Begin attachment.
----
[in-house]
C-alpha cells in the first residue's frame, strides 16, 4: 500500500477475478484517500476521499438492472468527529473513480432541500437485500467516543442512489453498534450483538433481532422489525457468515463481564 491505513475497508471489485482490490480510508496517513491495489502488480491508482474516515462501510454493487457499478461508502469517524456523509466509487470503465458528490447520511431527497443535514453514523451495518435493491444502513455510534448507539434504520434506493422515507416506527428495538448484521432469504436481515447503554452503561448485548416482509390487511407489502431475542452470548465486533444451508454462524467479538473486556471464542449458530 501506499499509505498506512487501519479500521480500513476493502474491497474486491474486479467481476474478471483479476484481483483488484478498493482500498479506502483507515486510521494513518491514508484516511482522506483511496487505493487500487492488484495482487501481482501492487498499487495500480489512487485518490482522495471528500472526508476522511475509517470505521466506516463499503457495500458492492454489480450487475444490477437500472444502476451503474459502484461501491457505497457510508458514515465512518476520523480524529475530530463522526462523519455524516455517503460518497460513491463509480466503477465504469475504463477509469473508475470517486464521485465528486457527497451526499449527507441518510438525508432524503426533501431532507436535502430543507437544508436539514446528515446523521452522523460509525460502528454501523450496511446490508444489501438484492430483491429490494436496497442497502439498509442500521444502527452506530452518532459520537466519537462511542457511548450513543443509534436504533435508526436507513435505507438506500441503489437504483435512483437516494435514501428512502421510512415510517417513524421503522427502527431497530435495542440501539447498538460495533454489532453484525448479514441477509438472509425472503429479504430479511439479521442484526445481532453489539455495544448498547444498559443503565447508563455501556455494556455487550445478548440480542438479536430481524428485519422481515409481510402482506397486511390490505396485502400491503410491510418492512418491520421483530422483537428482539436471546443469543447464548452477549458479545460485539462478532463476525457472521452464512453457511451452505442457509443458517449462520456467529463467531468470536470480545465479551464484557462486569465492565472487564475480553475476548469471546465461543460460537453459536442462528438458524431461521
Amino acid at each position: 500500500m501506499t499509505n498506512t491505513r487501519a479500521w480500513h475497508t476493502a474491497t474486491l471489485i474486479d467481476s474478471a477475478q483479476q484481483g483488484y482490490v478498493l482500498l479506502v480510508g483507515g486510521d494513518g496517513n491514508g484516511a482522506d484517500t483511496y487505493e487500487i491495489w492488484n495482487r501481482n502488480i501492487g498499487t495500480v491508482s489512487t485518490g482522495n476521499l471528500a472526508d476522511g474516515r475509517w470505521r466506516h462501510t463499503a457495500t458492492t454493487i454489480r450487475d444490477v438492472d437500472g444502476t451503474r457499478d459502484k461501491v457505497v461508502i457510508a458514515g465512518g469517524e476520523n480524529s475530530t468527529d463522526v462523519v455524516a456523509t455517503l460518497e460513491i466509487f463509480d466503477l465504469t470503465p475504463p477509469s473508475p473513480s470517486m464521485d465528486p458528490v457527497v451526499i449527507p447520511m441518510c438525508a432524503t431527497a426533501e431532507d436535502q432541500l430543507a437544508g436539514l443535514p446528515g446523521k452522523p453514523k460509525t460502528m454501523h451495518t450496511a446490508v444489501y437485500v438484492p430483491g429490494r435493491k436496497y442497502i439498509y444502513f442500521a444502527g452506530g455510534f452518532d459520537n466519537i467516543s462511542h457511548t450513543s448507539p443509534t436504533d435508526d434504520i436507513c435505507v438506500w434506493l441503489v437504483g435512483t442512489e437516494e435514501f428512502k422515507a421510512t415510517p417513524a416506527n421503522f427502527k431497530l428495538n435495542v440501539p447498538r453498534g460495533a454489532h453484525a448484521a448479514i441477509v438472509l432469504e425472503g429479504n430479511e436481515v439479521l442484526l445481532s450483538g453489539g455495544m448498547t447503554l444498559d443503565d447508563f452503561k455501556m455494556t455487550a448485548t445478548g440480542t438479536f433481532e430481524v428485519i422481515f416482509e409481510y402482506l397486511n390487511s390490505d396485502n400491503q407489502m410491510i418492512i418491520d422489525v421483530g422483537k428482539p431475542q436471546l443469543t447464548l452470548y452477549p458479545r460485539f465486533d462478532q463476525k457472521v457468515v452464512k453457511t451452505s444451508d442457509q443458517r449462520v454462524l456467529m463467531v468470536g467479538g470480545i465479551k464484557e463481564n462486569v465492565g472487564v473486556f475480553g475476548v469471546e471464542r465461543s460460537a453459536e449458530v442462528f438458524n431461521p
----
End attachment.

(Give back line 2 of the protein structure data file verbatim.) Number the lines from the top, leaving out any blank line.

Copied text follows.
C-alpha cells in the first residue's frame, strides 16, 4: 500500500477475478484517500476521499438492472468527529473513480432541500437485500467516543442512489453498534450483538433481532422489525457468515463481564 491505513475497508471489485482490490480510508496517513491495489502488480491508482474516515462501510454493487457499478461508502469517524456523509466509487470503465458528490447520511431527497443535514453514523451495518435493491444502513455510534448507539434504520434506493422515507416506527428495538448484521432469504436481515447503554452503561448485548416482509390487511407489502431475542452470548465486533444451508454462524467479538473486556471464542449458530 501506499499509505498506512487501519479500521480500513476493502474491497474486491474486479467481476474478471483479476484481483483488484478498493482500498479506502483507515486510521494513518491514508484516511482522506483511496487505493487500487492488484495482487501481482501492487498499487495500480489512487485518490482522495471528500472526508476522511475509517470505521466506516463499503457495500458492492454489480450487475444490477437500472444502476451503474459502484461501491457505497457510508458514515465512518476520523480524529475530530463522526462523519455524516455517503460518497460513491463509480466503477465504469475504463477509469473508475470517486464521485465528486457527497451526499449527507441518510438525508432524503426533501431532507436535502430543507437544508436539514446528515446523521452522523460509525460502528454501523450496511446490508444489501438484492430483491429490494436496497442497502439498509442500521444502527452506530452518532459520537466519537462511542457511548450513543443509534436504533435508526436507513435505507438506500441503489437504483435512483437516494435514501428512502421510512415510517417513524421503522427502527431497530435495542440501539447498538460495533454489532453484525448479514441477509438472509425472503429479504430479511439479521442484526445481532453489539455495544448498547444498559443503565447508563455501556455494556455487550445478548440480542438479536430481524428485519422481515409481510402482506397486511390490505396485502400491503410491510418492512418491520421483530422483537428482539436471546443469543447464548452477549458479545460485539462478532463476525457472521452464512453457511451452505442457509443458517449462520456467529463467531468470536470480545465479551464484557462486569465492565472487564475480553475476548469471546465461543460460537453459536442462528438458524431461521